If You’re Trying to Hide Your Weakness, Read This
If you look at his resume, Mike Ullman is a powerful person. He’s been the CEO of five huge corporations,…
If you look at his resume, Mike Ullman is a powerful person. He’s been the CEO of five huge corporations, including some dramatic turn-arounds at places like Macy’s, Duty Free Shops, and most recently JC Penney. He’s been a White House Fellow. He serves on several important corporate boards, like Starbucks, and is the Chairman of Mercy Ships. He runs with the Big Dogs.
I am in Dallas for a Leadership Network learning community for rapidly growing churches, hanging out with other leaders. Mike Ullman spoke to our small group of pastors yesterday, but he doesn’t come off like a Big Dog. In fact, he is disabled, and walked with the aid of a rolling chair. He was a terrible student as a child, dyslexic, and didn’t read a book until he was 25.
Driven to succeed, he determined to overcome his weaknesses by working his tail off. He earned an engineering degree and got an impressive job at IBM. Rising through the ranks, he landed a big job at a University with 13,000 employees under him. That’s when he realized he was in an impossible situation and his limitations would catch up to him. In one of those life-pivot moments, he reached out to God for help in his weakness in a prayer that every person NEEDS to come to: “Lord, if you’re out there, I really need you. Because I’m about to fail. I’ve worked as hard as I can to overcome my weaknesses. But now I need you.”
God met him in those days with grace and strength, and Mike began to live out of the strength of the Lord through his weakness.
Then he got weaker. Doctors are not sure how to diagnose Ullman’s condition, but it leaves him disabled with a progressively debilitating disease. Still, he came out of retirement to accept leadership of a struggling JC Penneys a few years back. On his first day stock went down 11%, and he was invited to meeting with 800 key employees. To his surprise, someone put a microphone on him and told him he should say a few words at the end. Through that 2 hour meeting he worried because between him and the stage were 6 steps. He knew there was no way he could get up those 6 steps in front of 800 people. He was simply incapable of doing what he, as a leader, was expected to do.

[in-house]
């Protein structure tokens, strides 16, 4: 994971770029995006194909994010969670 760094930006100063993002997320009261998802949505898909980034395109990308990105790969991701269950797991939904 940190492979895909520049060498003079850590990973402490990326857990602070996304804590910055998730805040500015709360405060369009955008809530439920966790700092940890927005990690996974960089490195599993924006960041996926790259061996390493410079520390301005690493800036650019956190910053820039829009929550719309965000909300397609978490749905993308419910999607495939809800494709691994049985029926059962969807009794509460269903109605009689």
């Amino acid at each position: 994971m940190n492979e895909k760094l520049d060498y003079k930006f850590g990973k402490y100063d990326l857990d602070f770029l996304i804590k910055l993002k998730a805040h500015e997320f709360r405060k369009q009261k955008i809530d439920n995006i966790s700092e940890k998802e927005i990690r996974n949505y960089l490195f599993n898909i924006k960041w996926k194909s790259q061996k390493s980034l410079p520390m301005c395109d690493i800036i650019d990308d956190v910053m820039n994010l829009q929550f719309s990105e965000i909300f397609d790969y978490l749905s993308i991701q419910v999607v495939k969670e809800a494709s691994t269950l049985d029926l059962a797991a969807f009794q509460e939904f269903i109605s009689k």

When the time came for him to speak, he stood on the floor and said one of the reasons he was drawn to JC Penney was because of the integrity of the leaders in the room, and that he wanted to test that integrity. He asked everyone to close their eyes and put their head down until he told them to open them. With eyes closed, Mike Ullman, the new CEO crawled on his hands and knees up those six stairs and over to the lectern. Using the podium to pull himself up, he brushed himself off and told people they could open their eyes. “You have passed the test,” he said.
Then he went on to say he was glad they hadn’t had their eyes opened, because that way they didn’t have to watch him crawl up the steps and across the stage. “I can’t walk,” he said. He explained that he had plenty of other weaknesses as well. He said he couldn’t be a CEO in the way they may be used to thinking of a CEO. Then he thanked them for their belief in the vision of their shared mission. Mike said, “Right from the beginning, God would have to give me strength.”
Together, the leaders in that room worked to turn the company around. Mike Ullman’s influence (which is strength) skyrocketed that day. Not through a show of strength, but through an admission of weakness.
The great leaders are not the ones with more strength. They are the ones who know and show their limitations, which frees them up to receive God’s strength, and find the gifts in others God has placed around them.
When we pretend we are omnipotent, we are seeking credit for success, and desiring to shirk responsibility for our failures. That’s the MO of many would-be leaders. But it is only when we acknowledge our weakness that the door to God’s strength is opened.
This is the way Jesus led – not as a super-power, bigger than life CEO. He crawled across the stage and told everyone about it.
The once-powerful Paul didn’t use his resume to impress. He had limitations which God would not remove, saying, “My grace is enough for you, and my power is made perfect in weakness.”
What about you? What kind of leader are you? Do you try to hide your limp so others think you are stronger, better, smarter, wiser, more capable than you are?
Are you okay with crawling across the stage so that the gifts of others and the strength of God can shine?
“For when I am weak, then I am strong.” — 2 Corinthians 12:10